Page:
McMahon Goes 16-Under Again, Keeping Konopiště Open Lead

Wysocki matches course record, but still doesn’t make lead card

Eagle McMahon tees at the 2018 Konopiště Open. Photo: Enio Ansio

There’s no other way to say it: the Open scoring at this year’s Konopiště Open is insane. During the second round, tomorrow’s lead card of Eagle McMahon, Seppo Paju, Paul McBeth, and Simon Lizotte shot a combined 55-under par. If a player reaches that score over Konopiště’s four rounds, they will have averaged almost 14-under par per round.

Something perhaps even crazier is that McMahon’s tournament-leading 32-under par 102 came from playing two rounds of 16-under par 51—that’s two rounds in a row beating the previous course record by one stroke. That makes Paju, in second place, amazingly six strokes off McMahon’s pace after having shot a 12-under par 55 round one and 14-under par 53 round two to be at 26-under par 108. McBeth went from the chase card to lead card with his second round and sits at 25-under par 109, which ties him with Lizotte. 

Not to be forgotten is fifth-place Ricky Wysocki, who—loathe to be outdone—also shot 16-under par 51 on the day, reclaiming a shared part of the course record Eagle snatched from him (and McBeth) yesterday. He’s just one back of Lizotte and McBeth at 24-under par 110. More on his round in just a bit.

Commenting on repeating his 16-under par performance, McMahon seemed happy if a little surprised. He described not thinking that it was ‘in the cards’ to shoot the same score again after missing birdies on holes 1, 2, and 10.

“But then I got the eagle on hole 11, and I was like…if I birdie out, I can tie it,” he said nonchalantly. “And after how many ever holes later, I have the same score again.”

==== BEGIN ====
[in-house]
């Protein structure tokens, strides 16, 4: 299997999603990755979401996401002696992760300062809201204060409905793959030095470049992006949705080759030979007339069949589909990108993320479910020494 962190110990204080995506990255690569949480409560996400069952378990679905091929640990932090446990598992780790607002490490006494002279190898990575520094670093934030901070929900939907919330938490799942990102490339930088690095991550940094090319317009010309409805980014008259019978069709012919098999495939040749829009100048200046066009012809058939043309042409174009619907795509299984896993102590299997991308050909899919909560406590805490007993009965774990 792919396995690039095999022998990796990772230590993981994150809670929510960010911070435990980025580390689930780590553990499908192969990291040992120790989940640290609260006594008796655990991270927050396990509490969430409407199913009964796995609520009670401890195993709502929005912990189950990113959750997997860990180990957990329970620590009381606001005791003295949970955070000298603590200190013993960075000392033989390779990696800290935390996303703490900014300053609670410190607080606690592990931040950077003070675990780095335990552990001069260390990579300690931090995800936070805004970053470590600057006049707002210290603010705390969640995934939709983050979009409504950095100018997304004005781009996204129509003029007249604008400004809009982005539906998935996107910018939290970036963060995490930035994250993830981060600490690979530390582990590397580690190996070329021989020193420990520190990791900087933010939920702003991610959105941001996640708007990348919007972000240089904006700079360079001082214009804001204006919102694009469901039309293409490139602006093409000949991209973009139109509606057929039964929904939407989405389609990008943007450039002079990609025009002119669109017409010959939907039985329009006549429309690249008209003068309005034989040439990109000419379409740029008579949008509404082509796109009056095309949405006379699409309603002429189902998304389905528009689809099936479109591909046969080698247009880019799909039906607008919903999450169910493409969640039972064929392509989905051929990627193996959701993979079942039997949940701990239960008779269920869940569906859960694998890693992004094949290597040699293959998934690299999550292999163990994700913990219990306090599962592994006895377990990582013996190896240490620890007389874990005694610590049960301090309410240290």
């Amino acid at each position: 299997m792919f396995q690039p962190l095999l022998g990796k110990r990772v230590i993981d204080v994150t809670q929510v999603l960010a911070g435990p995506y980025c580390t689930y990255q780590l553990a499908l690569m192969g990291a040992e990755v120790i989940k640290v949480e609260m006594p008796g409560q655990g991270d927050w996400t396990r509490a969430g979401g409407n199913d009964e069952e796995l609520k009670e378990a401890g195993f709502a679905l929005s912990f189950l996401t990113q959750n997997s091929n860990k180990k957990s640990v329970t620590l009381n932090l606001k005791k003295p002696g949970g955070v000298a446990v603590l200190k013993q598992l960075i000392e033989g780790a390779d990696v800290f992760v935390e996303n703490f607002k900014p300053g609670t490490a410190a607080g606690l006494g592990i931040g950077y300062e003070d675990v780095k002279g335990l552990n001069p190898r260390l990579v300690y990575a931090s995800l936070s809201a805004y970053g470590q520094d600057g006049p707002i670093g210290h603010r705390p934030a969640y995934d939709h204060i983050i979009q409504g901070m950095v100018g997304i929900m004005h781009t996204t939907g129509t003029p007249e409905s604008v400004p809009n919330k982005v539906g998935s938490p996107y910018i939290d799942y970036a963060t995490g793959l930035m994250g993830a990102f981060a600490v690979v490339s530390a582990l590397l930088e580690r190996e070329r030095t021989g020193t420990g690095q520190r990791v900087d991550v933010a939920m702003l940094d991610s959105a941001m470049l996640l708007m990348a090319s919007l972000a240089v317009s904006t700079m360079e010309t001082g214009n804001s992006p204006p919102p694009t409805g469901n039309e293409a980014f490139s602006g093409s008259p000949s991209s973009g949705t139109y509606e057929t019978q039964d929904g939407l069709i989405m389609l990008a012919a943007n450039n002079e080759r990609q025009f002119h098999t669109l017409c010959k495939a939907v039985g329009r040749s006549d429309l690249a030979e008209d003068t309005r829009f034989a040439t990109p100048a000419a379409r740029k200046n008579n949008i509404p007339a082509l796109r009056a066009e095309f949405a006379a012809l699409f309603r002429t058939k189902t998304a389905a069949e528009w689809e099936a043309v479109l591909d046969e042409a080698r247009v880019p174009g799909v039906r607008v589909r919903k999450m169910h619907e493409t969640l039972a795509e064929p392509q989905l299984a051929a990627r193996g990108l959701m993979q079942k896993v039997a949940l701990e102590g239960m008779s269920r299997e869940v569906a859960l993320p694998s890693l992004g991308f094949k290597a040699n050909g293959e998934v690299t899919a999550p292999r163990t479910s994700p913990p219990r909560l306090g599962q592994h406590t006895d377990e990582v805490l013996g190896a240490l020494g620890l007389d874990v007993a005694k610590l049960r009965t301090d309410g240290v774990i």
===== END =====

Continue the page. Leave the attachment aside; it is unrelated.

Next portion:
When I asked him how he felt about sharing the course record, he took no time to consider.

“I don’t like it, so I’ll hopefully go 17-under,” he said. “But that just shows that this course is so shreddable that any lead—if you’re off for a little bit—is gonna be taken away from you, so I just gotta continue the pace.”

Despite his deficit to the lead, Paju knows a good round when he plays one.

“It’s one of the better rounds I have ever shot,” he said about his second round. “I’ve been struggling lately playing like that on lead card, so I’m really happy…tomorrow, I’d like to do the same thing. There were still a few things that I missed because of nerves…but I’m just going for it and trying to do my best.”

McBeth saw his 1063-rated 14-under par quite differently than Paju saw his. When I asked him a few minutes after his round what he was thinking, the main theme was improvement.

“I just need to throw the disc better,” he sighed. “I had to make quite a few putts outside the circle—a lot of the pars I had were outside the circle where I wasn’t able to convert.”

Still, when I asked him whether he could make up the seven strokes he needed to catch McMahon, his confidence was unshaken.

“Oh yeah,” he said without hesitation. “If he slips up a little bit, there’s room. On this course, it’s hard to make up strokes, but it’s easy to give ‘em away…yeah, I don’t think seven is enough right now.”

Like McBeth, Lizotte had some frustration with his game.